In his valuable book, The Conformation of the Dog (Popular Dogs, 1957), RH Smythe wrote: "One cannot expect the same type of movement to exist in animals as dissimilar as a Greyhound and a Setter, nor can one compare the action of an Alsatian (sic) with that of a Miniature Poodle. Some breeds possess a characteristic lope, some are expected to show a rolling gait, some waddle, while others exhibit a mincing, high-stepping action, some march sedately, others waggle their sterns. Action is therefore a breed characteristic...a judge is expected to know not only if a dog is sound but also if it exhibits the style of gait or action which the standard of the breed or the fashion of the day demands..."

 It is that latter phrase which bothers me: the fashion of the day. Three hundred years ago, Samuel Wesley wrote that 'style is the dress of thought'. I do hope that thought is behind the style in which some breeds are contemporarily being asked to stand and move. A combination of the dog being strung by its noose-cord, the straight front end (in profile) now being desired in so many breeds and the short-stepping style becoming prevalent in the smaller breeds is simply not conducive to the production of sound dogs. The German expert Christopher Habig stated at a seminar a few years ago that American fanciers seem to want every breed to look like an Irish Setter in profile. I am beginning to understand why he said that.

 The seeking of a statuesque dog may not be in the best interests of the production of a sounder dog. Some more knowledgeable championship show judges pick up on this menace: Bernese Mountain Dogs--"For some years now we have experienced straight forequarters and a lack of extension on the move"; Afghan Hounds--"I have never seen so many straight upper arms"; English Setters--"One worrying observation is poor forehands with upright shoulders and short straight upper arms"; Schnauzers--"Some front assembly problems are bringing an incorrect high stepping stiff front action" and Salukis--"...straight upper arms are creeping in..."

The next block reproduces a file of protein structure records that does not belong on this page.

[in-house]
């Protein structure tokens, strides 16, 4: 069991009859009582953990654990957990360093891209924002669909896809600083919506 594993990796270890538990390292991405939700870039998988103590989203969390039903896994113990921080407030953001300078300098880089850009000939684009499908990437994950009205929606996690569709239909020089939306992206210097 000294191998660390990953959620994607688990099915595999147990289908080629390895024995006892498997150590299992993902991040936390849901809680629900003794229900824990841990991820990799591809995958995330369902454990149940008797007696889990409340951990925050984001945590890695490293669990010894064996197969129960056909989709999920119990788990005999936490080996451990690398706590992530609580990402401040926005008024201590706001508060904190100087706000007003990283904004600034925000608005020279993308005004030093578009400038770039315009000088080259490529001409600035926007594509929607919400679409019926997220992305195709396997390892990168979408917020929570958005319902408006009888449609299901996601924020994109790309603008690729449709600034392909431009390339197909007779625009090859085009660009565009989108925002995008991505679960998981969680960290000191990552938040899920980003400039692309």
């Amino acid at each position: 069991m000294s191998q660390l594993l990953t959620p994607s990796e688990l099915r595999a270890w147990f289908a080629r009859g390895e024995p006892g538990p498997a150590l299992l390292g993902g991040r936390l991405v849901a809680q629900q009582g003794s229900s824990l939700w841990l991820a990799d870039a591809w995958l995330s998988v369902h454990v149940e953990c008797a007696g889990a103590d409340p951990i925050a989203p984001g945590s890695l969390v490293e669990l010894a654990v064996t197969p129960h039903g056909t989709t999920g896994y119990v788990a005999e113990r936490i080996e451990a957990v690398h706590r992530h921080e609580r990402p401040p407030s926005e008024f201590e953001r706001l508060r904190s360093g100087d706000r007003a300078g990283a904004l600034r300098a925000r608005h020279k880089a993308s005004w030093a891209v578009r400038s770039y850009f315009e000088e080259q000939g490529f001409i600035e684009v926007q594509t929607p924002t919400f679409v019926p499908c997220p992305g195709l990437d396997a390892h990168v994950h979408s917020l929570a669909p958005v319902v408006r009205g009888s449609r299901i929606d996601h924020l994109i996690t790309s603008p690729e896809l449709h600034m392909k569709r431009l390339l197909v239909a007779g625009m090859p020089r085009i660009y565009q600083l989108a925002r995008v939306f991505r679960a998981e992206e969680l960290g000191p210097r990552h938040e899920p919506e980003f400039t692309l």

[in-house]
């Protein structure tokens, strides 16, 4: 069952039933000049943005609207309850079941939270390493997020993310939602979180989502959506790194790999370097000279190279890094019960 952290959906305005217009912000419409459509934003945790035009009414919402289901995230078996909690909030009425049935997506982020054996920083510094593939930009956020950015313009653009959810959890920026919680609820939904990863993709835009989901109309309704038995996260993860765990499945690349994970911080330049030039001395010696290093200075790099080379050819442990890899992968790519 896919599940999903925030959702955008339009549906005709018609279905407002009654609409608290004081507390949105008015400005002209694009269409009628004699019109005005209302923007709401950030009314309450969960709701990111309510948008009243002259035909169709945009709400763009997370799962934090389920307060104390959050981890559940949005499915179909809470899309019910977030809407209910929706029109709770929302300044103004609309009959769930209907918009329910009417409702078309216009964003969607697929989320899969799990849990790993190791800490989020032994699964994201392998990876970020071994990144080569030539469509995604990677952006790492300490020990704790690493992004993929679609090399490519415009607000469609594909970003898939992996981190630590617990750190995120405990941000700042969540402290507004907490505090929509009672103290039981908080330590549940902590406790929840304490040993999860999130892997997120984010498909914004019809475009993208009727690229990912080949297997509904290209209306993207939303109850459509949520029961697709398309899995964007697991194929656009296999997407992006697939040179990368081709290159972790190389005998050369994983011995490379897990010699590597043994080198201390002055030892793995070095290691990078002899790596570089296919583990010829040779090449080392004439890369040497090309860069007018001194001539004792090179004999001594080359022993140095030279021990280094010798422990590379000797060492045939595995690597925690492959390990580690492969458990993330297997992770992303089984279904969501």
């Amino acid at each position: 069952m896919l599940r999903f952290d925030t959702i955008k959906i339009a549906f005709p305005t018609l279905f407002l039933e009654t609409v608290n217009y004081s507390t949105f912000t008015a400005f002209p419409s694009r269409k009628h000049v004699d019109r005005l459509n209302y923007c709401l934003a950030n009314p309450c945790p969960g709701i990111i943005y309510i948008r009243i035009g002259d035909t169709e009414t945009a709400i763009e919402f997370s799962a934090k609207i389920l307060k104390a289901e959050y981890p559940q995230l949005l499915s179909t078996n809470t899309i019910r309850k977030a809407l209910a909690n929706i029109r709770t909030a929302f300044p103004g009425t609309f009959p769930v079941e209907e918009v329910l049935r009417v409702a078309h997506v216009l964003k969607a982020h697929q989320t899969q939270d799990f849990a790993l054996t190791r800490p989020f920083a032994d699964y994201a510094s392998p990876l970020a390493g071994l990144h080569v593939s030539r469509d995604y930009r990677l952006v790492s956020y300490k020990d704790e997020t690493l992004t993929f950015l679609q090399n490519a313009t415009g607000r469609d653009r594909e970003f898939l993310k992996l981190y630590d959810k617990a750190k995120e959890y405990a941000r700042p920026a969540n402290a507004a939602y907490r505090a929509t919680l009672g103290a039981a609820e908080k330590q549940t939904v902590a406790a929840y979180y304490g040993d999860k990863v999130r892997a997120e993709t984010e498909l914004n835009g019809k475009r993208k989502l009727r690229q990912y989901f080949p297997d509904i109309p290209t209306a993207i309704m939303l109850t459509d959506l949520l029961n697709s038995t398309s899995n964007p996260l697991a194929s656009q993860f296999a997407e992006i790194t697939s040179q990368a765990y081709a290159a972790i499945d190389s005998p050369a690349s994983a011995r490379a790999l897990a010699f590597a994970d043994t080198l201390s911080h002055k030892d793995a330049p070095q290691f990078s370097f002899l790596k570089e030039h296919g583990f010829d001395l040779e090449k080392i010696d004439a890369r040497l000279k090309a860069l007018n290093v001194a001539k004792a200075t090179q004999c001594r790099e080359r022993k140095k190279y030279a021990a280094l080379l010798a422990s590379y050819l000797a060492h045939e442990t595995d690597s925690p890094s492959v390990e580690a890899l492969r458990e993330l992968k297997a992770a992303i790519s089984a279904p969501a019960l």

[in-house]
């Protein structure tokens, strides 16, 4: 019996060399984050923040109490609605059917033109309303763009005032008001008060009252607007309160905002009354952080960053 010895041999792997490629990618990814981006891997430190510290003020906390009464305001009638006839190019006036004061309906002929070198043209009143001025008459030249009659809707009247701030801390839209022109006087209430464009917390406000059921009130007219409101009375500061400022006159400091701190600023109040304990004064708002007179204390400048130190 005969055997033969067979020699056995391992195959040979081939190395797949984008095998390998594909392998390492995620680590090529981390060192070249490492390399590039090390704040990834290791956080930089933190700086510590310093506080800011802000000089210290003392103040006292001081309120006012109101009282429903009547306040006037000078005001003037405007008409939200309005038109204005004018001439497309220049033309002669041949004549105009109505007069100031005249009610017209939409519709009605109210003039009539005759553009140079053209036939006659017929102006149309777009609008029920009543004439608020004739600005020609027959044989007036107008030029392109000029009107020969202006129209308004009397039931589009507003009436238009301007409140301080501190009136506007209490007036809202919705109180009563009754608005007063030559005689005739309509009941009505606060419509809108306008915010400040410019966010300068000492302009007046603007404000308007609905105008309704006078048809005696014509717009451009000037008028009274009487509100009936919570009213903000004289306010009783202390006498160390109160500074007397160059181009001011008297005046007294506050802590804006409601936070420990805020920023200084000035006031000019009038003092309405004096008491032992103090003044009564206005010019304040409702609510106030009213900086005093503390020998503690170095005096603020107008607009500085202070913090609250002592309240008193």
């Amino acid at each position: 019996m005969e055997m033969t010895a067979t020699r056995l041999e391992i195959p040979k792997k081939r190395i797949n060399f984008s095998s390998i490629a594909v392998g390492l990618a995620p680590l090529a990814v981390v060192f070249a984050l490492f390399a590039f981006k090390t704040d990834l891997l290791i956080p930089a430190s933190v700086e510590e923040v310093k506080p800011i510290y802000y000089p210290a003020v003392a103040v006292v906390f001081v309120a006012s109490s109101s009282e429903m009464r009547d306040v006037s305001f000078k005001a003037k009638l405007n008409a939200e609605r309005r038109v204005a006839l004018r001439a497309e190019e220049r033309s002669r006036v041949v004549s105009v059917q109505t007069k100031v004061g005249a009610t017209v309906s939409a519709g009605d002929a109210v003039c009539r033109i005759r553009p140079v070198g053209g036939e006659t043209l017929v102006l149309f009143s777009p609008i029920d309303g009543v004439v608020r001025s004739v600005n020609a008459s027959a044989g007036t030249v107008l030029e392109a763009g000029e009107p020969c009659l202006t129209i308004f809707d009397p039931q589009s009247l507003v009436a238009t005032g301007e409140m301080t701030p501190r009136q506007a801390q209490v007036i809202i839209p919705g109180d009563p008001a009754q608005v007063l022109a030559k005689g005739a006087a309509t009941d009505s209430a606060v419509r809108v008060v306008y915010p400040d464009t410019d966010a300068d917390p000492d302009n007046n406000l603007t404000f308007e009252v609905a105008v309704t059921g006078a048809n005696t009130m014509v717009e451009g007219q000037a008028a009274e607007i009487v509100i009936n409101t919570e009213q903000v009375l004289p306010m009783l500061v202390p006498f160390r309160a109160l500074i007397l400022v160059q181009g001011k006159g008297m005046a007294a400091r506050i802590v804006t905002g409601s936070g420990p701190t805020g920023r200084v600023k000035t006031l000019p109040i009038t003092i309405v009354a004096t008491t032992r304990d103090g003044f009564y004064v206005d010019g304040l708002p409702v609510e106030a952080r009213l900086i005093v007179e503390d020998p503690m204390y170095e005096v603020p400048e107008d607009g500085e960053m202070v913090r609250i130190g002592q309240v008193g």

This makes sad reading. These are essentially functional breeds. Any Saluki fancier seeking to discover why straight upper arms are a handicap to a sighthound should view Sir Terence Clark's video 'The Eastern Saluqi'. There you can see hunting dogs with a forward extension to gladden your heart. But so many breed fanciers nowadays seem to be seeking dogs with a straight line from the throat to the toes in the forehand profile. However fashionable, such a feature can only mean a choppy front action, very restricted forward reach and therefore little stride. Short-stepping in front has become very much the fashion in terriers and Toy breeds. Some regard it as stylish; to me it's a disaster.